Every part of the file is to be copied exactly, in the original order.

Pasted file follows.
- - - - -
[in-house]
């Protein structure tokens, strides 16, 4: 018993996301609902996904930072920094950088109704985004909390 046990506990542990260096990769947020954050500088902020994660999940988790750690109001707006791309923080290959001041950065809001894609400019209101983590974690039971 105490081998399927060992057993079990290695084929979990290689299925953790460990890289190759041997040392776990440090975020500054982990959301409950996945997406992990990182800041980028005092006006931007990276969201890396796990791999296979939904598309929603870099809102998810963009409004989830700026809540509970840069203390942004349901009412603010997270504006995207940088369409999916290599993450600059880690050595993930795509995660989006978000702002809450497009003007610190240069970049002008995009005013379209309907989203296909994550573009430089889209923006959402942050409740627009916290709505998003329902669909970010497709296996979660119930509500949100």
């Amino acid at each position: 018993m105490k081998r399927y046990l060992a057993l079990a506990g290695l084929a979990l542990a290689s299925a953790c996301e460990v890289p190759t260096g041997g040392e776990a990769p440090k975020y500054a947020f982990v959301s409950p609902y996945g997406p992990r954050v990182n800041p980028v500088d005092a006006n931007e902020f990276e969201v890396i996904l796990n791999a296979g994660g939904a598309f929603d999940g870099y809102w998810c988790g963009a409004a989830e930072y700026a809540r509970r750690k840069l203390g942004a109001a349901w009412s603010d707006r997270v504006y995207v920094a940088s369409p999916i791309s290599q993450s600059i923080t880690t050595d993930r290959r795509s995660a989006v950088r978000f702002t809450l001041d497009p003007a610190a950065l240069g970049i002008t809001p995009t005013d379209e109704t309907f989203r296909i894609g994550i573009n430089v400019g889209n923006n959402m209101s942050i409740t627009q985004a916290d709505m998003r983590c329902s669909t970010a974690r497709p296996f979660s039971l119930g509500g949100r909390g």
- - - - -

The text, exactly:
[in-house]
């Protein structure tokens, strides 16, 4: 018993996301609902996904930072920094950088109704985004909390 046990506990542990260096990769947020954050500088902020994660999940988790750690109001707006791309923080290959001041950065809001894609400019209101983590974690039971 105490081998399927060992057993079990290695084929979990290689299925953790460990890289190759041997040392776990440090975020500054982990959301409950996945997406992990990182800041980028005092006006931007990276969201890396796990791999296979939904598309929603870099809102998810963009409004989830700026809540509970840069203390942004349901009412603010997270504006995207940088369409999916290599993450600059880690050595993930795509995660989006978000702002809450497009003007610190240069970049002008995009005013379209309907989203296909994550573009430089889209923006959402942050409740627009916290709505998003329902669909970010497709296996979660119930509500949100």
């Amino acid at each position: 018993m105490k081998r399927y046990l060992a057993l079990a506990g290695l084929a979990l542990a290689s299925a953790c996301e460990v890289p190759t260096g041997g040392e776990a990769p440090k975020y500054a947020f982990v959301s409950p609902y996945g997406p992990r954050v990182n800041p980028v500088d005092a006006n931007e902020f990276e969201v890396i996904l796990n791999a296979g994660g939904a598309f929603d999940g870099y809102w998810c988790g963009a409004a989830e930072y700026a809540r509970r750690k840069l203390g942004a109001a349901w009412s603010d707006r997270v504006y995207v920094a940088s369409p999916i791309s290599q993450s600059i923080t880690t050595d993930r290959r795509s995660a989006v950088r978000f702002t809450l001041d497009p003007a610190a950065l240069g970049i002008t809001p995009t005013d379209e109704t309907f989203r296909i894609g994550i573009n430089v400019g889209n923006n959402m209101s942050i409740t627009q985004a916290d709505m998003r983590c329902s669909t970010a974690r497709p296996f979660s039971l119930g509500g949100r909390g």